Beef containing horse DNA that was supplied by an Irish company to major food companies including Tesco and Iceland originated in Poland, Ireland's agricultural department have said.
The British food industry was rocked by the revelation retailers sold beef products that contained horse DNA, a scandal that has also left Ireland's 2 billion euros beef industry reeling from the knock-on effects.
Results of tests showed that Polish ingredients used by Irish burger manufacturer Silvercrest contained 4.1 percent horse DNA, the agriculture department said in a statement.
Waitrose has become the latest supermarket to pull beef burgers from its selves after horsemeat was found in burgers made by one their suppliers.
The company said it had taken frozen burgers made by Dalepak, one of the firms at the centre of the horsemeat contamination investigation, off sale "as a precaution" when it had its accreditation suspended.
In a statement, Waitrose said its burgers had since been tested and were found to be 100% beef:
"The ingredients in our burgers are simple with all meat traceable back to British farms that we know."
"Our technical team visited the Dalepak site last week and were happy that our products were produced to our high specification and separately from other companies' products (ours are produced at 6am before other any other burgers)."
The Food Standards Agency also says it has started its own survey of meat products in UK supermarkets, in association with local authorities.
It will do tests to show whether they contain horse or pig DNA, and if so, how much.
The Food Standards Agency (FSA) says its investigation into the horsemeat beef burger scandal is focusing on European suppliers who sent their products to the companies that made the burgers for the supermarkets.
The FSA says their colleagues in Ireland found one sample that was positive for horse DNA in raw materials sent from Europe to the Silvercrest processing plant in Ireland.
The FSA is now looking to see if raw materials supplied to the Dalepak plant in Yorkshire from Europe are also contaminated - and whether the two plants have the same European suppliers.
– Food Standards Agency
There is nothing about horsemeat which makes it any more or less safe than other meat products. The meat products were supplied to the retailers by approved establishments. We have therefore been advising consumers that, on the basis of the evidence we have, there is no food safety risk with these products.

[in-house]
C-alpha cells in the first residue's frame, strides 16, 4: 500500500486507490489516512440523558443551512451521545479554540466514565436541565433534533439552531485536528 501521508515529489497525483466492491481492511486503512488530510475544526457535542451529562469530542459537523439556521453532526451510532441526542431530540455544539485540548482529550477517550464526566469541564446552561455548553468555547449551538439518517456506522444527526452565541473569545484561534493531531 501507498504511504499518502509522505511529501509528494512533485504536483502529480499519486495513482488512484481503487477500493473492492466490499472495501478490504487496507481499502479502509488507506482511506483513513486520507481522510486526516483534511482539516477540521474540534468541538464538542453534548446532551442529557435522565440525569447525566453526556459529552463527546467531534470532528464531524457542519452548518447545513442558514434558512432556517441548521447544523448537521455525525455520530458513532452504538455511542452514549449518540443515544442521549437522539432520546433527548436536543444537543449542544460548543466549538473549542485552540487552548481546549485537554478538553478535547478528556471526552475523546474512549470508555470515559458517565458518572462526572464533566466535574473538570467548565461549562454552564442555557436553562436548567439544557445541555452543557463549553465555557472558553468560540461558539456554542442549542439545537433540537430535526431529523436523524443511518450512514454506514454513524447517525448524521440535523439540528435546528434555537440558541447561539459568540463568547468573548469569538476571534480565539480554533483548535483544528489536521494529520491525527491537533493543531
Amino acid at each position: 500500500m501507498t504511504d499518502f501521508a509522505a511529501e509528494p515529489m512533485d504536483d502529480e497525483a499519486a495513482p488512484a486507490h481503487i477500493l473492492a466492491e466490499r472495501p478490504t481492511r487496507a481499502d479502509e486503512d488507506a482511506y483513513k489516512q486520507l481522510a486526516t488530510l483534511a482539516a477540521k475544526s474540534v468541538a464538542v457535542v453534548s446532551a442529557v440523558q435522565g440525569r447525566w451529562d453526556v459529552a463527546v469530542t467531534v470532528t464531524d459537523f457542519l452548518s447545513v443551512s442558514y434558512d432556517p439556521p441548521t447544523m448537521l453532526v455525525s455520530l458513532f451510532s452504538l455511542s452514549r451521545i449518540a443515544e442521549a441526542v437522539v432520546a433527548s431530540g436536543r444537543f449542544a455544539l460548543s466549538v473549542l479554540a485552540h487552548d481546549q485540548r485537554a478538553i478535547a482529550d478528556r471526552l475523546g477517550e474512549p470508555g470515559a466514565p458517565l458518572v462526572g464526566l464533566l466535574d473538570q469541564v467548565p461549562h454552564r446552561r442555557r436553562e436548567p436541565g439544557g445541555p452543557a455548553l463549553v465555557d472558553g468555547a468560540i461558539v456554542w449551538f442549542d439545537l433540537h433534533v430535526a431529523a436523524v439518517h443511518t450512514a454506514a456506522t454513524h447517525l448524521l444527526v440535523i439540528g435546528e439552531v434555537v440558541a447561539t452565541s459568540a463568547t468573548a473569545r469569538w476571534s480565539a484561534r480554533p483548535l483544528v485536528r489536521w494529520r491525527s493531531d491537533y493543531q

In addition, the burgers that tested positive for horse DNA were then tested for the presence of phenylbutazone, a commonly-used medicine in horses that is not allowed in the food chain, and all of the results were negative.
Seven samples of raw ingredients were tested by the Irish Department of Agriculture, including one sourced from another European country which tested positive.
All ingredients in the production of burgers sourced from Irish suppliers tested negative for horse DNA, the department said.
The positive samples will now be analysed further in Germany with a view to quantifying the percentage of horse DNA present.
– Ireland's Agriculture Minister Simon Coveney
Thirteen samples of finished burgers were tested for the presence of equine DNA. Nine have tested positive for traces of equine DNA and another four have tested negative. The minister and the FSAI have repeated their clear statement that there is no concern from a food safety perspective.
Burgers containing horsemeat could have been made from "diseased or injured animals", environmental health experts have warned.
The head of the Society of Chief Officers of Environmental Health in Scotland said because burgers had bypassed official inspection "there is no way of telling whether the meat is safe".
– John Sleith, chairman of the SOCOEHS
We note that statements are being made that it is not a health issue, but our concern is that there is no information on how the horsemeat came to be in the burgers.
If it hasn't come through the official inspection system, then there is no confidence that it is completely harmless.
Mr Sleith added that the scandal was an example of a growing problem of "food fraud".
A major food factory owned by one of Europe's biggest suppliers and processors has been shut in Ireland after horse DNA was found in frozen burgers in new tests two days ago.
ABP Food Group said the suspension of all production at the Silvercrest Foods plant in Co Monaghan was the "responsible course of action".
The firm said that, following new results from the Irish Department of Agriculture, it believes the source of the contaminated material is one supplier.
Following her urgent question in the Commons on horsemeat beef burgers, Shadow Environment Secretary Mary Creagh tweeted:
Heath hasn't answered why Horseburgers discovered by Irish authorities and not UK. How can he guarantee it won't happen again? Silence.
The Food Standards Agency (FSA) has set out a four point plan for its investigation into the discovery of horse DNA in beef burger products, Environment Minister David Heath has said.
The FSA will:
- Continue its urgent review - the retailers named in the survey have been asked to provide comprehensive information on the findings by the end of Friday.
- Explore further the methodology used by the survey to understand the factors that may have led to cases of cross-contamination.
- Consider whether any legal action is appropriate following the investigation.
- Work with local and central Government on a UK-wide study of food authenticity in processed meat products.